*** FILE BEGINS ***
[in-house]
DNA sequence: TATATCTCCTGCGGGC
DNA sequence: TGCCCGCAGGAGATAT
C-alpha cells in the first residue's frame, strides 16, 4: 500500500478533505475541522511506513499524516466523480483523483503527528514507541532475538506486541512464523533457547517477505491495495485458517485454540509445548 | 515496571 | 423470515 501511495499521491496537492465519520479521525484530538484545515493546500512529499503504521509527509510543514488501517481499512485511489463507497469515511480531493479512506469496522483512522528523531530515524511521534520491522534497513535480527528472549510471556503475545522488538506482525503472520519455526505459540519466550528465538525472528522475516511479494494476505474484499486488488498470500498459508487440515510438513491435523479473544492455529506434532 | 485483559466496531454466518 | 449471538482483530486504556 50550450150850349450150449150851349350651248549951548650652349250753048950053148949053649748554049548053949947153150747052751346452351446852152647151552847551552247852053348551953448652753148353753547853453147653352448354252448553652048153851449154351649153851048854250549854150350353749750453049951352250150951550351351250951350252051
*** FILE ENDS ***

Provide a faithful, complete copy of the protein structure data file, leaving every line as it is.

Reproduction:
[in-house]
DNA sequence: TATATCTCCTGCGGGC
DNA sequence: TGCCCGCAGGAGATAT
C-alpha cells in the first residue's frame, strides 16, 4: 500500500478533505475541522511506513499524516466523480483523483503527528514507541532475538506486541512464523533457547517477505491495495485458517485454540509445548 | 515496571 | 423470515 501511495499521491496537492465519520479521525484530538484545515493546500512529499503504521509527509510543514488501517481499512485511489463507497469515511480531493479512506469496522483512522528523531530515524511521534520491522534497513535480527528472549510471556503475545522488538506482525503472520519455526505459540519466550528465538525472528522475516511479494494476505474484499486488488498470500498459508487440515510438513491435523479473544492455529506434532 | 485483559466496531454466518 | 449471538482483530486504556 50550450150850349450150449150851349350651248549951548650652349250753048950053148949053649748554049548053949947153150747052751346452351446852152647151552847551552247852053348551953448652753148353753547853453147653352448354252448553652048153851449154351649153851048854250549854150350353749750453049951352250150951550351351250951350252051